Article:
U.S.S. Houston (U.S. Naval History and Heritage Command)

The Houston sustained only minor damage in the battle, and together with an Australian light cruiser, H.M.A.S. Perth (D29), withdrew to Tanjung Priok in northwest Java, arriving on February 28, 1942. Both ships had expended much of their ammunition during the Battle of the Java Sea. Little fuel and ammunition was available in port, although Houston’s crew was able to move some shells from the aft magazine to the forward ones. That same day, the cruisers were ordered to sail to Tjilatjap in south-central Java.

That night, the two cruisers were passing through Bantam Bay (Banten Bay) on the way to transit the Sunda Strait, when they chanced upon a Japanese invasion fleet. Ironically, this was the very kind of target that the Allies had repeatedly attempted to attack but been repulsed each time. Unfortunately, the two cruisers were no match for the convoy’s escorts.

Around 2315 hours on the night of February 28, 1942, the cruisers encountered a Japanese destroyer. Both sides were caught by surprise and a frantic fight began, which would come to be known as the Battle of the Sunda Strait. The Allied cruisers found themselves sailing directly between the Japanese transports and their escorts. The odds were impossible. Such was the mismatch in firepower that the Japanese did more damage to their own ships than the Allied cruisers did; as many as five Japanese ships were sunk or heavily damaged by torpedoes fired at Houston and Perth.

In Ship of Ghosts, James D. Hornfischer wrote:

The men of the Houston’s engineering department had all the work they could handle keeping their complex machinery from yielding to the violent shakedown the cruiser’s helmsman and gunners were giving it. Changes in speed, sudden course adjustments, the impact of hits delivered and received—all conspired against the orderly operation of a steam-driven power plant. […] Machinist’s mates stay busy working thirty-odd pumps to meet the plant’s rapidly fluctuating water demands.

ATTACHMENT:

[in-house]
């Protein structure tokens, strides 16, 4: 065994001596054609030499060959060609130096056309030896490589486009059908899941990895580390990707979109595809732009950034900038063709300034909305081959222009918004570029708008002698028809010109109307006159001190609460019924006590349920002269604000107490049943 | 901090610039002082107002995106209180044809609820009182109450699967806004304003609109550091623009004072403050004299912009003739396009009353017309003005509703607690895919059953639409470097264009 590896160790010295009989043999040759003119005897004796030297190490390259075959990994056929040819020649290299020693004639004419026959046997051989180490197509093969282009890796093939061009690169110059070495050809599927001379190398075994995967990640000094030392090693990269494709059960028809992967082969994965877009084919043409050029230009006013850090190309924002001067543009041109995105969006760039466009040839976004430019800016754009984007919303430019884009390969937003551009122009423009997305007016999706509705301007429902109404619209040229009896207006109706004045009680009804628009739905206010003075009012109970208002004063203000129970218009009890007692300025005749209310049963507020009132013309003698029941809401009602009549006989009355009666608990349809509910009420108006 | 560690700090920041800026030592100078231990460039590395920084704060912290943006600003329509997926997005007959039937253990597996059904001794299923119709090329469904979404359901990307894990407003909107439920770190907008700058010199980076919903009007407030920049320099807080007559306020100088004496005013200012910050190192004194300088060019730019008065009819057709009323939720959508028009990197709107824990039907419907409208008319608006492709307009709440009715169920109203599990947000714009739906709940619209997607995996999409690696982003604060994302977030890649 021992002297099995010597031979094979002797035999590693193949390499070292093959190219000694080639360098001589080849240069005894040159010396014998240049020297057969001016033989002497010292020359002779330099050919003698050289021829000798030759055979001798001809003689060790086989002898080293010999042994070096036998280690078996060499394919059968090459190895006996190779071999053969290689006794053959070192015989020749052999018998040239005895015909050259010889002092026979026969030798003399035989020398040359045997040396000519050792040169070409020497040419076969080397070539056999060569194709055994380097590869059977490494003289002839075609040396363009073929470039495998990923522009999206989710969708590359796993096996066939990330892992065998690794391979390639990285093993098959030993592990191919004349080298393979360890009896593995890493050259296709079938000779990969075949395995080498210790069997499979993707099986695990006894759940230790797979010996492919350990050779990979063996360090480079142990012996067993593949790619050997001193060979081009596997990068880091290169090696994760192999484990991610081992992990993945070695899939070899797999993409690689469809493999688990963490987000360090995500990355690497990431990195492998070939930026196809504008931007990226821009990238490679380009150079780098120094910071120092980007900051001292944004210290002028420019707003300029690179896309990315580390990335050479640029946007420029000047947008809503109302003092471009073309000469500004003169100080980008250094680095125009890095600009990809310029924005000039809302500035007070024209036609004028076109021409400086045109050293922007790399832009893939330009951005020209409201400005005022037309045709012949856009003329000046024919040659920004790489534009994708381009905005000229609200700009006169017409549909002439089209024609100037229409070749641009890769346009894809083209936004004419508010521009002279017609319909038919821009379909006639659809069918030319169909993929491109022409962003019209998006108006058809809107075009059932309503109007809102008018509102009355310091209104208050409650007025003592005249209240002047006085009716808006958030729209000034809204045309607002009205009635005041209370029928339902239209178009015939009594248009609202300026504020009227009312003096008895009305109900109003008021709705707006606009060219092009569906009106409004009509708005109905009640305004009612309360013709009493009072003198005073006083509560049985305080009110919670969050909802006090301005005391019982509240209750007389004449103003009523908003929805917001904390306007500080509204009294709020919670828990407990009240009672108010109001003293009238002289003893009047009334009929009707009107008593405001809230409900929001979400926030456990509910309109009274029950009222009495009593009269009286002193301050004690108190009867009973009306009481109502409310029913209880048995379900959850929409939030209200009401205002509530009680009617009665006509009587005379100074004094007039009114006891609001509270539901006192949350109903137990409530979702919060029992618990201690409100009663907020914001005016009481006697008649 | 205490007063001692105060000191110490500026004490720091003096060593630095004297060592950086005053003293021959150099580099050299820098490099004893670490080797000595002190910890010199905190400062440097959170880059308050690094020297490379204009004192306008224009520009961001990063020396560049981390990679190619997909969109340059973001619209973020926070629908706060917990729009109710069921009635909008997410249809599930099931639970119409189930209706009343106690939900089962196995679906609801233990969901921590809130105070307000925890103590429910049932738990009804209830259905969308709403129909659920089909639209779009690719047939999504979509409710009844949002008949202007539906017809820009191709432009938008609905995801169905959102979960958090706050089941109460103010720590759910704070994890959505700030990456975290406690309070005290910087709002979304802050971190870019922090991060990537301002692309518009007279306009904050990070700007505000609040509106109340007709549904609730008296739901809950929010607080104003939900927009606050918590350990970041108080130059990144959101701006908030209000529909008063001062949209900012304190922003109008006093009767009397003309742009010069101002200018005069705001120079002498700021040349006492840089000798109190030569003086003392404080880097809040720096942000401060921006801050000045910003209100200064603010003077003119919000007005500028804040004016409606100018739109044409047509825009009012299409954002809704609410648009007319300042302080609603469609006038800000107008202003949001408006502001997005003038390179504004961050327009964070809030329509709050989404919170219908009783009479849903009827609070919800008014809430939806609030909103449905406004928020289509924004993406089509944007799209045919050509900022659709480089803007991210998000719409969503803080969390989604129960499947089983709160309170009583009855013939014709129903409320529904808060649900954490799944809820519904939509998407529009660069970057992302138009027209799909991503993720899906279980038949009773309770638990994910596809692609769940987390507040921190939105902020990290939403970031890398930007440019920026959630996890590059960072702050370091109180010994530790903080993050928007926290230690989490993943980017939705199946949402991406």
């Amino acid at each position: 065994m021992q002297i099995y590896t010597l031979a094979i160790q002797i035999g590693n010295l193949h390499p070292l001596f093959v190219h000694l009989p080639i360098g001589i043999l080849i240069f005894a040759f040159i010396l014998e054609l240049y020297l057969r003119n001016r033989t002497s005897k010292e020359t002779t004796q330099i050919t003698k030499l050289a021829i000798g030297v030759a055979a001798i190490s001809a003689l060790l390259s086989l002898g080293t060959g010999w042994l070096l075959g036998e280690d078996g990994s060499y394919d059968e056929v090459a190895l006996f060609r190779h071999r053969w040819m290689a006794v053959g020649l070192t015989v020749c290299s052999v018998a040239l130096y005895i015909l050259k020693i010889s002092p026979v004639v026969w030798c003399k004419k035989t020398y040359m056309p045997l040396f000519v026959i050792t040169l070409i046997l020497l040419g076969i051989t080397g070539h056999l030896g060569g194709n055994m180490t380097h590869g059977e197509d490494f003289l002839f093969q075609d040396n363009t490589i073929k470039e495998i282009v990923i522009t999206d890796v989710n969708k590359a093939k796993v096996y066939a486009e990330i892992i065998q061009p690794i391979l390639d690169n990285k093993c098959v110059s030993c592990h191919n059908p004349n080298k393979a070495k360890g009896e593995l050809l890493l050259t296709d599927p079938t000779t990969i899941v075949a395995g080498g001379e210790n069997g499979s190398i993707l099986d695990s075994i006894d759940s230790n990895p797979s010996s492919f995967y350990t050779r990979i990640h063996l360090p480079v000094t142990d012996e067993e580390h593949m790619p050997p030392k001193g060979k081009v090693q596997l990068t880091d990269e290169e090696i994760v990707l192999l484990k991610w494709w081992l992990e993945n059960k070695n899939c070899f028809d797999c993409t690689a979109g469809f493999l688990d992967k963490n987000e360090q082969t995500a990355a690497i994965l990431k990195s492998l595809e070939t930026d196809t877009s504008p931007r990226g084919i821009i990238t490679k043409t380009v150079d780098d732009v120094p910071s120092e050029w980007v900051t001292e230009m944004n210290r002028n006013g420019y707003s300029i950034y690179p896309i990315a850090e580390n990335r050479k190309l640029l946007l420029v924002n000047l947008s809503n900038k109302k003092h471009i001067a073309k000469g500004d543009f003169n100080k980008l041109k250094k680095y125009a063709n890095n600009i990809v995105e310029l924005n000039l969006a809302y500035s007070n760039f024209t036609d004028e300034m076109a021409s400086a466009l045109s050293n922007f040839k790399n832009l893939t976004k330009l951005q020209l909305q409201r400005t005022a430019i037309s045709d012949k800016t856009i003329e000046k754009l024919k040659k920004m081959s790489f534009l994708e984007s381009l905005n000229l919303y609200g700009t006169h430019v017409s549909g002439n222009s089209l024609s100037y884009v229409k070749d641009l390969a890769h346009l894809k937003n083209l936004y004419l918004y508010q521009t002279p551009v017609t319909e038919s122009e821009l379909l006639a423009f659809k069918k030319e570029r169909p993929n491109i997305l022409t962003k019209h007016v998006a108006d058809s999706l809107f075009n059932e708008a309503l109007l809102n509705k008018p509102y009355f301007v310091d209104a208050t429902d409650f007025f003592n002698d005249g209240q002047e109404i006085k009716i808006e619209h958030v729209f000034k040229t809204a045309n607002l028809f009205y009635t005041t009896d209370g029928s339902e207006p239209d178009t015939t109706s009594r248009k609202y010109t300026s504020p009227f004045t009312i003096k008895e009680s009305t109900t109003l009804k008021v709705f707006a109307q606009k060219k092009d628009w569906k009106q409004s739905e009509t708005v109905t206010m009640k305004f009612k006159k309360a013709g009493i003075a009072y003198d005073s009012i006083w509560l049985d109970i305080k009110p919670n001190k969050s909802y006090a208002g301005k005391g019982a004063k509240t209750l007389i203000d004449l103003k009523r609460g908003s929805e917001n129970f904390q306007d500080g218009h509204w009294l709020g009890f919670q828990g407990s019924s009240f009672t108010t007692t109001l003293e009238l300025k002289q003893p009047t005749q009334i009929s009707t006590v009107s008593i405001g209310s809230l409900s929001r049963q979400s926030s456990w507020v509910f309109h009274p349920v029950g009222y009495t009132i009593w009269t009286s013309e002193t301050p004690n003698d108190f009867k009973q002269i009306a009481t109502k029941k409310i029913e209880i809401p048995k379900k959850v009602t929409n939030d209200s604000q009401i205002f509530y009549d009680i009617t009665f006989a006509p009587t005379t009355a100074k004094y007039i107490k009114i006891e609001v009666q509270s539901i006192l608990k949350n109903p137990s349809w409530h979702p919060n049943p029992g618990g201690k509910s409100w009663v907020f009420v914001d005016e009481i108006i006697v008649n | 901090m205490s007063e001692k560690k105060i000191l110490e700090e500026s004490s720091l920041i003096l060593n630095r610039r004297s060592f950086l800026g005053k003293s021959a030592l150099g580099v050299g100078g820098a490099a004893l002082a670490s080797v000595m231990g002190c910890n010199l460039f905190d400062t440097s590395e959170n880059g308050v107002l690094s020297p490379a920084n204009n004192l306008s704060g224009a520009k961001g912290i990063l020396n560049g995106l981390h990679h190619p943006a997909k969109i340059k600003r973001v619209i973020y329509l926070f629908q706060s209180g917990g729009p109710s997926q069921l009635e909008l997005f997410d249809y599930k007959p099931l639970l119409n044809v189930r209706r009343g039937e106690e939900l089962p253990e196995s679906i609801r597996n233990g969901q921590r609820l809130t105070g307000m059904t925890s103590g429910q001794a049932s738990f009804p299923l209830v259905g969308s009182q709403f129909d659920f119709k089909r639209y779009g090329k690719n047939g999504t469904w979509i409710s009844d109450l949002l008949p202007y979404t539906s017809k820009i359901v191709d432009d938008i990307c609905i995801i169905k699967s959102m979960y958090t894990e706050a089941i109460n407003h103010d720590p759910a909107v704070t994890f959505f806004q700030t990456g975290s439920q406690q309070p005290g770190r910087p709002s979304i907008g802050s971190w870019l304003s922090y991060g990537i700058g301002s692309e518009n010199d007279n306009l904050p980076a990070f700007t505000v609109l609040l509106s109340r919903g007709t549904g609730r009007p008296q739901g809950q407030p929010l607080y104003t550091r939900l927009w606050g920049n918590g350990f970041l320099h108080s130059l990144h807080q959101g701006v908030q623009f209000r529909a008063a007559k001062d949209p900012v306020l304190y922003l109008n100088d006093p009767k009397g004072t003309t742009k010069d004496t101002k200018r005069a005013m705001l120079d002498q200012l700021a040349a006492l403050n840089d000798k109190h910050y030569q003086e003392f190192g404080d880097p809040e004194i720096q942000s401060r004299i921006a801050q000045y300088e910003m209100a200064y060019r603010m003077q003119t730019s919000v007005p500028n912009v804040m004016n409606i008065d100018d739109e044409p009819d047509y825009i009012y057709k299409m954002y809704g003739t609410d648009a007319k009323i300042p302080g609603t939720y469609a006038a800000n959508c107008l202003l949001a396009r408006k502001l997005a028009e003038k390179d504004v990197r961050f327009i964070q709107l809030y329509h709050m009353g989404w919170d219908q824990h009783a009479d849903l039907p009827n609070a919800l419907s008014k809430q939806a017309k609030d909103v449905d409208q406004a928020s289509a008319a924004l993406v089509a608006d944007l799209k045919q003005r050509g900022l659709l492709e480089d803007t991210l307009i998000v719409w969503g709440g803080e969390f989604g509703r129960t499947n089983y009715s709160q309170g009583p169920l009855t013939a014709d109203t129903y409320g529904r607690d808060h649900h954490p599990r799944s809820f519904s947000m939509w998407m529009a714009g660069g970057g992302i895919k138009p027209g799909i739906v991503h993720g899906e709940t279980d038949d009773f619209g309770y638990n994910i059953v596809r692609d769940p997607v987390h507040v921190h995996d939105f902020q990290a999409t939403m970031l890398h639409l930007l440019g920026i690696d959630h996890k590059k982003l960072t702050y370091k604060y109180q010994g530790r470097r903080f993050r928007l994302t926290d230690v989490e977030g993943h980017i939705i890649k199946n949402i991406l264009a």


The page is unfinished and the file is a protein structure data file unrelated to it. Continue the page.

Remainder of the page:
Hornfischer continued:

“We were making full power,” Lt. Robert Fulton recalled. “The throttle was wide open. We were rolling along and the machinery in this one engine room was working just fine.” Around 12:15 A.M., the ship took a grievous hit aft on the starboard side. [In the forward engineer room,] Fulton felt a slight tremor, and no more. Others felt it more heavily, though no one could ever quite tell whether it was a torpedo hit or a salvo of heavy projectiles. Whatever it was shattered the after engine room.

Perth succumbed first to the avalanche of shells and torpedoes fired at the two cruisers. Around 0015 hours on March 1, 1942, Houston’s aft engine room was destroyed by a direct hit. Houston’s men continued to fight even after enemy fire knocked out one of its forward turrets and both forward magazines for her main batteries were flooded, even after the secondary batteries began to fire star shells after running out of other kinds of ammunition. Captain Rooks finally ordered his crew to abandon ship shortly before he was killed by a Japanese shell around 0030 hours on March 1, 1942.